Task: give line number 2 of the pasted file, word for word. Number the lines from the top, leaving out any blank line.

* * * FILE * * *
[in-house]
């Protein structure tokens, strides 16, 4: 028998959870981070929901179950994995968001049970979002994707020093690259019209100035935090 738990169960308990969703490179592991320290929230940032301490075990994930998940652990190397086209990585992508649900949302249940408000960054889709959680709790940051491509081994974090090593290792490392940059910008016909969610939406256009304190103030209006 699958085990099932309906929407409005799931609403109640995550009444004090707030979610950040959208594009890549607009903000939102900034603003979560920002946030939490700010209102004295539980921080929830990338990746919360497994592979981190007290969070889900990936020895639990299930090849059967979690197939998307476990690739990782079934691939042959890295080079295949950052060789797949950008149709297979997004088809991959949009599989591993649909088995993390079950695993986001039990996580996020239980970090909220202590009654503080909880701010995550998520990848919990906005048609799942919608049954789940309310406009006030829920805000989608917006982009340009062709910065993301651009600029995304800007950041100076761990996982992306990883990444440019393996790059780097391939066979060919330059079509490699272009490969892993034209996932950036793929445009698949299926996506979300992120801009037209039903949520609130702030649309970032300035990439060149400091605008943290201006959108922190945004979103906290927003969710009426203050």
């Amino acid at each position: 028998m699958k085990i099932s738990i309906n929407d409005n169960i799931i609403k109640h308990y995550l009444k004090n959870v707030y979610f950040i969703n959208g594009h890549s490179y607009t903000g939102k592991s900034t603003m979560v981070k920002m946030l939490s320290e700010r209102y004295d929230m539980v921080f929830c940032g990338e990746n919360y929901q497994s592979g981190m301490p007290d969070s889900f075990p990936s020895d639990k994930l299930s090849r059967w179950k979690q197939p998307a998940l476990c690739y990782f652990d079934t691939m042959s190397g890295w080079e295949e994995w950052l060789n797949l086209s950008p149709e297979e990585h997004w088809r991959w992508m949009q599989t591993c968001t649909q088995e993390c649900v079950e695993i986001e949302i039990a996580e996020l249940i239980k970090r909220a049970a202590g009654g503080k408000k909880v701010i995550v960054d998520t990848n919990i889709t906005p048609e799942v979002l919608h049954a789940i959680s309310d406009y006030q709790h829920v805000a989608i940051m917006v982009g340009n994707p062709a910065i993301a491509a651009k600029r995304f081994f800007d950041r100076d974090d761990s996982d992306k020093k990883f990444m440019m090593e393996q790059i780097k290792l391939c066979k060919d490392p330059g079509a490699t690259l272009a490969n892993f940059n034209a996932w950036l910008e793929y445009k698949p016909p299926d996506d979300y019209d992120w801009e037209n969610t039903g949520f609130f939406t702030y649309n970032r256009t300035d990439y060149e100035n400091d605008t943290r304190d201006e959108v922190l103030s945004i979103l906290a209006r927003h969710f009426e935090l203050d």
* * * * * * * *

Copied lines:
């Protein structure tokens, strides 16, 4: 028998959870981070929901179950994995968001049970979002994707020093690259019209100035935090 738990169960308990969703490179592991320290929230940032301490075990994930998940652990190397086209990585992508649900949302249940408000960054889709959680709790940051491509081994974090090593290792490392940059910008016909969610939406256009304190103030209006 699958085990099932309906929407409005799931609403109640995550009444004090707030979610950040959208594009890549607009903000939102900034603003979560920002946030939490700010209102004295539980921080929830990338990746919360497994592979981190007290969070889900990936020895639990299930090849059967979690197939998307476990690739990782079934691939042959890295080079295949950052060789797949950008149709297979997004088809991959949009599989591993649909088995993390079950695993986001039990996580996020239980970090909220202590009654503080909880701010995550998520990848919990906005048609799942919608049954789940309310406009006030829920805000989608917006982009340009062709910065993301651009600029995304800007950041100076761990996982992306990883990444440019393996790059780097391939066979060919330059079509490699272009490969892993034209996932950036793929445009698949299926996506979300992120801009037209039903949520609130702030649309970032300035990439060149400091605008943290201006959108922190945004979103906290927003969710009426203050």